The ever-popular Swiss Army Knife is known for its strong slip joint. But you may need a knife that actually has a locking blade. Will a Swiss Army Knife suffice?
Swiss Army Knives have locking blades in some of their bigger models, especially the Victorinox 111mm range. Anything smaller than that usually does not have this feature.
However, there are some exceptions and hard-to-find special edition models of smaller Swiss Army Knives which do have locking blades.
Popular Swiss Army Knives with Locking Blades
If you are on the lookout for a Swiss Army Knife (SAK) with a lock-blade, then have a look at the following models. These are some of the most popular and functional SAKs that have this sought after feature.
1. Victorinox Soldier: The Original Swiss Army Knife has a Lock-blade
Yes, the Soldier is the very first knife designed by Karl Elsener for the Swiss Army. Since then, the model has been redesigned many times.
It is not known whether the first design of the Soldier had a locking blade, but the current design certainly has one. After all, what use is a knife to an army man if it doesn’t lock?
The Victorinox Soldier has a strong liner lock that keeps the blade locked in place.
If you are looking for a SAK that has the least chance of lock failure, this is probably the one.
Remember? Victorinox is the official supplier of pocket knives to the Swiss Army. They have refined the Soldier model for the last 100 years. If the lock is good for a soldier, it should be good for you too.
The Victorinox Soldier is available on Amazon pretty easily and the perfect 5-star rating speaks volumes about its popularity.
2. Victorinox Ranger Grip has a Lock-blade as well as an Ergonomic Grip
The Ranger Grip has a lock-blade just like any other big SAK, but what makes it interesting is the super ergonomic handle. This SAK probably has the best grip of all in the entire lineup of Swiss Army Knives.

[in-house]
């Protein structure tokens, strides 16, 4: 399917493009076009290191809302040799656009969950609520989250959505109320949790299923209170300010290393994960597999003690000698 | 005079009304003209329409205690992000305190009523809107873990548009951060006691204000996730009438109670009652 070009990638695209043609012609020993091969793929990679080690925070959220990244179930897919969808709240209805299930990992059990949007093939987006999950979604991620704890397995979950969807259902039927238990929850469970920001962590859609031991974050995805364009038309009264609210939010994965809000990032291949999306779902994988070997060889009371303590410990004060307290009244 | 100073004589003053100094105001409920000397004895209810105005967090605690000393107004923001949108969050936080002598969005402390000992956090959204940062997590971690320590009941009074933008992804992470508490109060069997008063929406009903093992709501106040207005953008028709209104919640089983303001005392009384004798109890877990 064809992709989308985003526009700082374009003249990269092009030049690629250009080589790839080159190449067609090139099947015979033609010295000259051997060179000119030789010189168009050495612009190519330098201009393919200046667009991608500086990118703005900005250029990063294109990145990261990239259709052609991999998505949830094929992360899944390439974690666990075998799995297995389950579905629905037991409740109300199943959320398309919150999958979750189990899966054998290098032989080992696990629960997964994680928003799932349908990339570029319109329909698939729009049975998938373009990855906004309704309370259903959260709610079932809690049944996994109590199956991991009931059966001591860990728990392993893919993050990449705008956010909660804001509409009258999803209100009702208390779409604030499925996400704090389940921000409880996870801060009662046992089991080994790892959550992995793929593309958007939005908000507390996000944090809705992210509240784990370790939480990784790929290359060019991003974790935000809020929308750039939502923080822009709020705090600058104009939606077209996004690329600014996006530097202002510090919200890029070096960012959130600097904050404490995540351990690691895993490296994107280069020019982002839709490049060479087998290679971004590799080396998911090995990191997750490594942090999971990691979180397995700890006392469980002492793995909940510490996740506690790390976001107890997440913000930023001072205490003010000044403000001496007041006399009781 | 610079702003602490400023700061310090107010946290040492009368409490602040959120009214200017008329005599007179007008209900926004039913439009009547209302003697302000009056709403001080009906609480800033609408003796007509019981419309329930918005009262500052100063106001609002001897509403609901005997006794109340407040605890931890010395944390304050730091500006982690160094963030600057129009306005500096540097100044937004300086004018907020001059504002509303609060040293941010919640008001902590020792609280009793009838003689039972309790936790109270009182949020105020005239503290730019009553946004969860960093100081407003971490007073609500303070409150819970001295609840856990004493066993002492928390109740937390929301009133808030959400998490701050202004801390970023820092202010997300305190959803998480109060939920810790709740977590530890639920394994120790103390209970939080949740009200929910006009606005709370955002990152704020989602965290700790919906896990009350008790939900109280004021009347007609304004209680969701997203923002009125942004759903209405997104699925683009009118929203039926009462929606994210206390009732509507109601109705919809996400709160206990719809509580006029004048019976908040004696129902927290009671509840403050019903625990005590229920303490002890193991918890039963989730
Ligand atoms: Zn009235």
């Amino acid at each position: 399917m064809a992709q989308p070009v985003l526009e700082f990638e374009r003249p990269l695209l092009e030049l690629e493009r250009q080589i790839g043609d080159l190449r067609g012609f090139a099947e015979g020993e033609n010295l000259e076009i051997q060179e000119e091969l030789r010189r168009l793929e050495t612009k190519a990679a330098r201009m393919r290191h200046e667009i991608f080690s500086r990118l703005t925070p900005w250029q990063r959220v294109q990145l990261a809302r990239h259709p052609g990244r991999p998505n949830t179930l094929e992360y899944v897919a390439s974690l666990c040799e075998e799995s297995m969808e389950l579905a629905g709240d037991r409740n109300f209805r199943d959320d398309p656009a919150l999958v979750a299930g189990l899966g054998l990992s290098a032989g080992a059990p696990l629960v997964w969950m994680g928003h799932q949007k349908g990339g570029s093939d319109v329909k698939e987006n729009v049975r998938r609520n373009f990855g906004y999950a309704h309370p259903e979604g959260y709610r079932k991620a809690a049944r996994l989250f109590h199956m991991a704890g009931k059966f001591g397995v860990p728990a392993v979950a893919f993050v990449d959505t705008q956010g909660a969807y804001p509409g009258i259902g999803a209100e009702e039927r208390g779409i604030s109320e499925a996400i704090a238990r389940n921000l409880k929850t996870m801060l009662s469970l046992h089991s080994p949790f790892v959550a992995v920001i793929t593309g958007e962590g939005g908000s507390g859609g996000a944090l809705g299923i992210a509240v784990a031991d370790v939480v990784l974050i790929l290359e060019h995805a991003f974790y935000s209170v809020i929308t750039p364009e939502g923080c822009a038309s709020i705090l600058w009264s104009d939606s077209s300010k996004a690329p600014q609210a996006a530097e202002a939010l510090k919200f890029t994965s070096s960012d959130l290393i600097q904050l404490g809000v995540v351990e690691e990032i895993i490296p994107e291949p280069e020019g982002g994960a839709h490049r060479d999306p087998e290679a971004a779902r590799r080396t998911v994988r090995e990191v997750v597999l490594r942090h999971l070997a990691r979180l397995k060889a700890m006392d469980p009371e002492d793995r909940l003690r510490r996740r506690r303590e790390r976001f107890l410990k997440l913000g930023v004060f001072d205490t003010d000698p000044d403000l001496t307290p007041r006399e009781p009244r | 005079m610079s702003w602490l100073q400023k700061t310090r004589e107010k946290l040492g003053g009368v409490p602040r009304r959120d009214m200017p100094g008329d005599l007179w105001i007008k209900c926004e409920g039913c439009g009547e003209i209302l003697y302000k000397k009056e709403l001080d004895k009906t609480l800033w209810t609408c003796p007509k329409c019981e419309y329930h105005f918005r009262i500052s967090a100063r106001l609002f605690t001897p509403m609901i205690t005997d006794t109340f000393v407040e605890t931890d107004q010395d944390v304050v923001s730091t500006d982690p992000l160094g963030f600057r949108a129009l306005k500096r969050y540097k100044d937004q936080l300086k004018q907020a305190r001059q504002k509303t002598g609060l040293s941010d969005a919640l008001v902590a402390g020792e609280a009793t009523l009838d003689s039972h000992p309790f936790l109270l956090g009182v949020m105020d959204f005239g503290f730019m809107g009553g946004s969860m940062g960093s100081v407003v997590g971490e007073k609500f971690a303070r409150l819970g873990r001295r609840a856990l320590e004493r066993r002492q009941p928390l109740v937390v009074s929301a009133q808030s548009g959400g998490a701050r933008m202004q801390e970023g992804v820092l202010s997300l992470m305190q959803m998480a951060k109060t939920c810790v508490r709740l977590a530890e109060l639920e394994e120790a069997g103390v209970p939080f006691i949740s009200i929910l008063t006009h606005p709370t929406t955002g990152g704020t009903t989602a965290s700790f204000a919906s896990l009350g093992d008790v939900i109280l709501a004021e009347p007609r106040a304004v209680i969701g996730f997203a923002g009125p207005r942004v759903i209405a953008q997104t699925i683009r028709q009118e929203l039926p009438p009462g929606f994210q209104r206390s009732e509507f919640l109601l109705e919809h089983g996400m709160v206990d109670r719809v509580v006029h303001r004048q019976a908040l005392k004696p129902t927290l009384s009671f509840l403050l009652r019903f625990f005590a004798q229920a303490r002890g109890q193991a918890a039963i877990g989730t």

The original Ranger was designed by Wenger. If you don’t know about Wenger, the erstwhile make of ‘The Genuine Swiss Army Knife’, do read this article.
In fact, Victorinox has not only retained this Wenger design, they have also improved it a lot.
The Ranger Grip also has a lot of variations with different toolsets. The one I particularly like is the Ranger Grip 58 Hunter. It is not only a super performer but also very good looking.
Note that the Ranger Grip is a 130mm model, and hence bigger than the Victorinox Soldier. The extra comfortable grip is due to the longer handle and the rubberized implants in the scales. In fact, you will find such grippy scales in all SAK modes that have the word ‘Grip’ in its model name. 🙂
3. Victorinox Work Champ is a Full-featured SAK with a Lock-blade
This is my favourite big SAK. It has almost all the tools that you will need in a Swiss Army Knife. Naturally, this makes the model quite hefty. But inspite of its thickness, it is very comfortable in the hand.
If you want just one Swiss Army Knife, that you can use both indoors and outdoors, this is probably the one. In addition to having a long blade that is lockable, it has a hefty set of other tools that can prove useful in various situations.
I can go on and on talking about this model, but that will probably require a complete article. In fact I have already done it in another post.
If you want to know more, don’t miss the full detailed review of the Victorinox Work Champ. It may just answer all your queries about this awesome model.
I have had my Work Champ for a few years now. I bought it pretty cheap from Amazon during a sale. It is still available on Amazon in this listing.